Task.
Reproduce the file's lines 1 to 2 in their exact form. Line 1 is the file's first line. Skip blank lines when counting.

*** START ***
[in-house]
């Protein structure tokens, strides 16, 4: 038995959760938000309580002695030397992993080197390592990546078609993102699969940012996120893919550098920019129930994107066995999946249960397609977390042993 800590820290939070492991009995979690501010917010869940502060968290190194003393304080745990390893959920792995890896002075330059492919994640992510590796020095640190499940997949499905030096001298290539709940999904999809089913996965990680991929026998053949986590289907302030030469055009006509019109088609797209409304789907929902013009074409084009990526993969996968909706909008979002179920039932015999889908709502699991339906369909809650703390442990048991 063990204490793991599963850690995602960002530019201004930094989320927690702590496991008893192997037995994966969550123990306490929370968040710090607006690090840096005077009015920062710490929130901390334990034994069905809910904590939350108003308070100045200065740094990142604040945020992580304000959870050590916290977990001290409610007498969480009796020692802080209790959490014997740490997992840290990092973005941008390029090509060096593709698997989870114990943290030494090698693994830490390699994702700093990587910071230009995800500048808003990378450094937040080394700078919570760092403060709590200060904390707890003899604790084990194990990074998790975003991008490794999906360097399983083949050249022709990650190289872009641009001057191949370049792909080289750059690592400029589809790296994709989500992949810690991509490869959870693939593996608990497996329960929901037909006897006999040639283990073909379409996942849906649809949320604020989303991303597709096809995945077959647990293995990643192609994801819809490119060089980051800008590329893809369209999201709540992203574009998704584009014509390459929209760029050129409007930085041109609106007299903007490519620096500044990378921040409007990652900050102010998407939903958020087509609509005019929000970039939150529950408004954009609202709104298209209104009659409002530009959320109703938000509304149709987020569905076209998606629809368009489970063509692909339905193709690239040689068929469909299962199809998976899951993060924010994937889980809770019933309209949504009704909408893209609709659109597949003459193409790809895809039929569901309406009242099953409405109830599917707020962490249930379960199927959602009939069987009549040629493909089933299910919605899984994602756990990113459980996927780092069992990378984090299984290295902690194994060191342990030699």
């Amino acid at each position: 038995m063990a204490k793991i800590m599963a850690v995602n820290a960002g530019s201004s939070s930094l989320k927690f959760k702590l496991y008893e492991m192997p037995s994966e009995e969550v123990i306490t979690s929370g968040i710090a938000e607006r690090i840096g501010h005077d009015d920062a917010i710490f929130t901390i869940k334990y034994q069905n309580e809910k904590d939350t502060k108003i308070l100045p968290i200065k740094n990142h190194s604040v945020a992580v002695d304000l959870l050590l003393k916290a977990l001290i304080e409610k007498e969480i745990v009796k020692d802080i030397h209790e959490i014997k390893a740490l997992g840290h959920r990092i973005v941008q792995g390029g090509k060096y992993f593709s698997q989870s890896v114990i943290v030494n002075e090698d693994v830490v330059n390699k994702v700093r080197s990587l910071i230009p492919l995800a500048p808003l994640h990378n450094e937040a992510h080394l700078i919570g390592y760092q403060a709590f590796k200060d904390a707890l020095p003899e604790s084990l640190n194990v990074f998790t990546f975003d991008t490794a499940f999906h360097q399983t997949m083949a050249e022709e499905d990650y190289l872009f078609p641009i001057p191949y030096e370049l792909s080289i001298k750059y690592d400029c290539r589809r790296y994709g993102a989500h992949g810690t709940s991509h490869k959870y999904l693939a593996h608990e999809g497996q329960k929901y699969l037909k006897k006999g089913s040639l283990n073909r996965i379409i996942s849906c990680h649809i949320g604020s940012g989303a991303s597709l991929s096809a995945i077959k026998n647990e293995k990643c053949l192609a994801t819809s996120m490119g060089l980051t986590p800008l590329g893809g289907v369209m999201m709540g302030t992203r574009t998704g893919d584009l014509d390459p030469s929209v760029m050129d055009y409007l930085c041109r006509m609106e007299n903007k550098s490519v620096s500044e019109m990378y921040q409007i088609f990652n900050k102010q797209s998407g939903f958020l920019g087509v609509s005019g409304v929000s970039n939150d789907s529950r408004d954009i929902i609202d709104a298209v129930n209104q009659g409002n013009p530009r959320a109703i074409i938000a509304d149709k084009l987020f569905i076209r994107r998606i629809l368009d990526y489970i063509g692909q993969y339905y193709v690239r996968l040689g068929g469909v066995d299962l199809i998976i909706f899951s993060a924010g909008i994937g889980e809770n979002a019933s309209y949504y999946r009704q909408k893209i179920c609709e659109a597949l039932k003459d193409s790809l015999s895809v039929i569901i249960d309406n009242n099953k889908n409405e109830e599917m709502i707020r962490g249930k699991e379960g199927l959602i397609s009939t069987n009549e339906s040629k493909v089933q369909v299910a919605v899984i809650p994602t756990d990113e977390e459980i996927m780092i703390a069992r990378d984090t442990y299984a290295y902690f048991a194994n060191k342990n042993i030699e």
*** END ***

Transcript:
[in-house]
């Protein structure tokens, strides 16, 4: 038995959760938000309580002695030397992993080197390592990546078609993102699969940012996120893919550098920019129930994107066995999946249960397609977390042993 800590820290939070492991009995979690501010917010869940502060968290190194003393304080745990390893959920792995890896002075330059492919994640992510590796020095640190499940997949499905030096001298290539709940999904999809089913996965990680991929026998053949986590289907302030030469055009006509019109088609797209409304789907929902013009074409084009990526993969996968909706909008979002179920039932015999889908709502699991339906369909809650703390442990048991 063990204490793991599963850690995602960002530019201004930094989320927690702590496991008893192997037995994966969550123990306490929370968040710090607006690090840096005077009015920062710490929130901390334990034994069905809910904590939350108003308070100045200065740094990142604040945020992580304000959870050590916290977990001290409610007498969480009796020692802080209790959490014997740490997992840290990092973005941008390029090509060096593709698997989870114990943290030494090698693994830490390699994702700093990587910071230009995800500048808003990378450094937040080394700078919570760092403060709590200060904390707890003899604790084990194990990074998790975003991008490794999906360097399983083949050249022709990650190289872009641009001057191949370049792909080289750059690592400029589809790296994709989500992949810690991509490869959870693939593996608990497996329960929901037909006897006999040639283990073909379409996942849906649809949320604020989303991303597709096809995945077959647990293995990643192609994801819809490119060089980051800008590329893809369209999201709540992203574009998704584009014509390459929209760029050129409007930085041109609106007299903007490519620096500044990378921040409007990652900050102010998407939903958020087509609509005019929000970039939150529950408004954009609202709104298209209104009659409002530009959320109703938000509304149709987020569905076209998606629809368009489970063509692909339905193709690239040689068929469909299962199809998976899951993060924010994937889980809770019933309209949504009704909408893209609709659109597949003459193409790809895809039929569901309406009242099953409405109830599917707020962490249930379960199927959602009939069987009549040629493909089933299910919605899984994602756990990113459980996927780092069992990378984090299984290295902690194994060191342990030699």